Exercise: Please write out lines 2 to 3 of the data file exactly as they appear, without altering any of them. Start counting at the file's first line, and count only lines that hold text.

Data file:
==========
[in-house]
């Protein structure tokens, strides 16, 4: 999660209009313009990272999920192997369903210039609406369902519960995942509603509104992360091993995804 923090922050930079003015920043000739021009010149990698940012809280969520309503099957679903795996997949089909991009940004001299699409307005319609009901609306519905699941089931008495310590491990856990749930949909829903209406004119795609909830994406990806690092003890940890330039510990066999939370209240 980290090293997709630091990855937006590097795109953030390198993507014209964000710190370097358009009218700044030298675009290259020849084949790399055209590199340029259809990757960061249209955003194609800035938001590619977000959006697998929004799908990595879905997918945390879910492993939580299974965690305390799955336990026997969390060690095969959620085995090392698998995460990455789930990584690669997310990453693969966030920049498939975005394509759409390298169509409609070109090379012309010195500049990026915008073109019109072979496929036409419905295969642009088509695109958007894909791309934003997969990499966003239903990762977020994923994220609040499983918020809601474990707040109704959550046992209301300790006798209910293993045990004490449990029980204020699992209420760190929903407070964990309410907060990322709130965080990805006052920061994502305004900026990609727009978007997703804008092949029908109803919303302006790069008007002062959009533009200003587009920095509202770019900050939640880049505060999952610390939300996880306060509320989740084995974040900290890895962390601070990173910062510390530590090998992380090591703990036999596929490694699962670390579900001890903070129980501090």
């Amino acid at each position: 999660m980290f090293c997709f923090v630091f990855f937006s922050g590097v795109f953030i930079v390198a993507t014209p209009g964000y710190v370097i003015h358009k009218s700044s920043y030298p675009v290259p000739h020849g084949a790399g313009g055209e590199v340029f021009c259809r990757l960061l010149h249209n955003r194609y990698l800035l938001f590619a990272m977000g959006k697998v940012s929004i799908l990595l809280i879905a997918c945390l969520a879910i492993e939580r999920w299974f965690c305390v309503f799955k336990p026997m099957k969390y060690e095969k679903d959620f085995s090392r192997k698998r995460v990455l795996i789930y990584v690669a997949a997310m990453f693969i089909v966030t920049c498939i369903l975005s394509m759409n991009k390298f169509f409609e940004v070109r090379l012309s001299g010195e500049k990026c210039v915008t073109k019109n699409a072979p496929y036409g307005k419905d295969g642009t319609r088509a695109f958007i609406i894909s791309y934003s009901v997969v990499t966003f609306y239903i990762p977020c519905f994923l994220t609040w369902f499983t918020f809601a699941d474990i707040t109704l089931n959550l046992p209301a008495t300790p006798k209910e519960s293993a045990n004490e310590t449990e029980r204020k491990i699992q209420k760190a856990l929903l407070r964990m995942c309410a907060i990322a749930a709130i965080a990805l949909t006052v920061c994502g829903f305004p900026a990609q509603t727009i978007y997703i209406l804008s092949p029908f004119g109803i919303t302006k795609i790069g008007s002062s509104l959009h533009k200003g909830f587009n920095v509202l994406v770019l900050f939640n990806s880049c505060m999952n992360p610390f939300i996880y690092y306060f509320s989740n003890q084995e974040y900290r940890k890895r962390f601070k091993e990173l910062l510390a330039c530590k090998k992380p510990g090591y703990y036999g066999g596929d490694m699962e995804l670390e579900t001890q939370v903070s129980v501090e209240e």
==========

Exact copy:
């Protein structure tokens, strides 16, 4: 999660209009313009990272999920192997369903210039609406369902519960995942509603509104992360091993995804 923090922050930079003015920043000739021009010149990698940012809280969520309503099957679903795996997949089909991009940004001299699409307005319609009901609306519905699941089931008495310590491990856990749930949909829903209406004119795609909830994406990806690092003890940890330039510990066999939370209240 980290090293997709630091990855937006590097795109953030390198993507014209964000710190370097358009009218700044030298675009290259020849084949790399055209590199340029259809990757960061249209955003194609800035938001590619977000959006697998929004799908990595879905997918945390879910492993939580299974965690305390799955336990026997969390060690095969959620085995090392698998995460990455789930990584690669997310990453693969966030920049498939975005394509759409390298169509409609070109090379012309010195500049990026915008073109019109072979496929036409419905295969642009088509695109958007894909791309934003997969990499966003239903990762977020994923994220609040499983918020809601474990707040109704959550046992209301300790006798209910293993045990004490449990029980204020699992209420760190929903407070964990309410907060990322709130965080990805006052920061994502305004900026990609727009978007997703804008092949029908109803919303302006790069008007002062959009533009200003587009920095509202770019900050939640880049505060999952610390939300996880306060509320989740084995974040900290890895962390601070990173910062510390530590090998992380090591703990036999596929490694699962670390579900001890903070129980501090």
């Amino acid at each position: 999660m980290f090293c997709f923090v630091f990855f937006s922050g590097v795109f953030i930079v390198a993507t014209p209009g964000y710190v370097i003015h358009k009218s700044s920043y030298p675009v290259p000739h020849g084949a790399g313009g055209e590199v340029f021009c259809r990757l960061l010149h249209n955003r194609y990698l800035l938001f590619a990272m977000g959006k697998v940012s929004i799908l990595l809280i879905a997918c945390l969520a879910i492993e939580r999920w299974f965690c305390v309503f799955k336990p026997m099957k969390y060690e095969k679903d959620f085995s090392r192997k698998r995460v990455l795996i789930y990584v690669a997949a997310m990453f693969i089909v966030t920049c498939i369903l975005s394509m759409n991009k390298f169509f409609e940004v070109r090379l012309s001299g010195e500049k990026c210039v915008t073109k019109n699409a072979p496929y036409g307005k419905d295969g642009t319609r088509a695109f958007i609406i894909s791309y934003s009901v997969v990499t966003f609306y239903i990762p977020c519905f994923l994220t609040w369902f499983t918020f809601a699941d474990i707040t109704l089931n959550l046992p209301a008495t300790p006798k209910e519960s293993a045990n004490e310590t449990e029980r204020k491990i699992q209420k760190a856990l929903l407070r964990m995942c309410a907060i990322a749930a709130i965080a990805l949909t006052v920061c994502g829903f305004p900026a990609q509603t727009i978007y997703i209406l804008s092949p029908f004119g109803i919303t302006k795609i790069g008007s002062s509104l959009h533009k200003g909830f587009n920095v509202l994406v770019l900050f939640n990806s880049c505060m999952n992360p610390f939300i996880y690092y306060f509320s989740n003890q084995e974040y900290r940890k890895r962390f601070k091993e990173l910062l510390a330039c530590k090998k992380p510990g090591y703990y036999g066999g596929d490694m699962e995804l670390e579900t001890q939370v903070s129980v501090e209240e």